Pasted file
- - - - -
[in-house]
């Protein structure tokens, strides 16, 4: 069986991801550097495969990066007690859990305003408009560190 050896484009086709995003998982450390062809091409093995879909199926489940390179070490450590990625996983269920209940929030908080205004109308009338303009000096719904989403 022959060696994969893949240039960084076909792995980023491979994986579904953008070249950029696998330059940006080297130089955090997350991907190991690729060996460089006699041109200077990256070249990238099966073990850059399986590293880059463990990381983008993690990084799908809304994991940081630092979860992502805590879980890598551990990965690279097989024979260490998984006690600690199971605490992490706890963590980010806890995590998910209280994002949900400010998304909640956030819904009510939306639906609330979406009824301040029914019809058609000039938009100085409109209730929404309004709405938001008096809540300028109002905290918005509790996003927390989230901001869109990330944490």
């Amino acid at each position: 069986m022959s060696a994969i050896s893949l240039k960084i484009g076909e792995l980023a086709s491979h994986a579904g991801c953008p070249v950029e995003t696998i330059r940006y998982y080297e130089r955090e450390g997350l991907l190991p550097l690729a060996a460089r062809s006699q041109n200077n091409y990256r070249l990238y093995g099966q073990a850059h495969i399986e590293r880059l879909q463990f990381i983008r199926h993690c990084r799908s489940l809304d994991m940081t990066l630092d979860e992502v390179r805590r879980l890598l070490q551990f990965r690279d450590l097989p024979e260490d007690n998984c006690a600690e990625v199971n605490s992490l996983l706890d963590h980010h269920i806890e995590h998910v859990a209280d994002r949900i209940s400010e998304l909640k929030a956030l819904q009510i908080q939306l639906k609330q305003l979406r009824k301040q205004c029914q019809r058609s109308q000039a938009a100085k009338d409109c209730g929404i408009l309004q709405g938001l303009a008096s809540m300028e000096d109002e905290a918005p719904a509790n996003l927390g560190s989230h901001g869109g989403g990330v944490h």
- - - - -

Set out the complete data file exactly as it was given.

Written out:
[in-house]
């Protein structure tokens, strides 16, 4: 069986991801550097495969990066007690859990305003408009560190 050896484009086709995003998982450390062809091409093995879909199926489940390179070490450590990625996983269920209940929030908080205004109308009338303009000096719904989403 022959060696994969893949240039960084076909792995980023491979994986579904953008070249950029696998330059940006080297130089955090997350991907190991690729060996460089006699041109200077990256070249990238099966073990850059399986590293880059463990990381983008993690990084799908809304994991940081630092979860992502805590879980890598551990990965690279097989024979260490998984006690600690199971605490992490706890963590980010806890995590998910209280994002949900400010998304909640956030819904009510939306639906609330979406009824301040029914019809058609000039938009100085409109209730929404309004709405938001008096809540300028109002905290918005509790996003927390989230901001869109990330944490």
């Amino acid at each position: 069986m022959s060696a994969i050896s893949l240039k960084i484009g076909e792995l980023a086709s491979h994986a579904g991801c953008p070249v950029e995003t696998i330059r940006y998982y080297e130089r955090e450390g997350l991907l190991p550097l690729a060996a460089r062809s006699q041109n200077n091409y990256r070249l990238y093995g099966q073990a850059h495969i399986e590293r880059l879909q463990f990381i983008r199926h993690c990084r799908s489940l809304d994991m940081t990066l630092d979860e992502v390179r805590r879980l890598l070490q551990f990965r690279d450590l097989p024979e260490d007690n998984c006690a600690e990625v199971n605490s992490l996983l706890d963590h980010h269920i806890e995590h998910v859990a209280d994002r949900i209940s400010e998304l909640k929030a956030l819904q009510i908080q939306l639906k609330q305003l979406r009824k301040q205004c029914q019809r058609s109308q000039a938009a100085k009338d409109c209730g929404i408009l309004q709405g938001l303009a008096s809540m300028e000096d109002e905290a918005p719904a509790n996003l927390g560190s989230h901001g869109g989403g990330v944490h």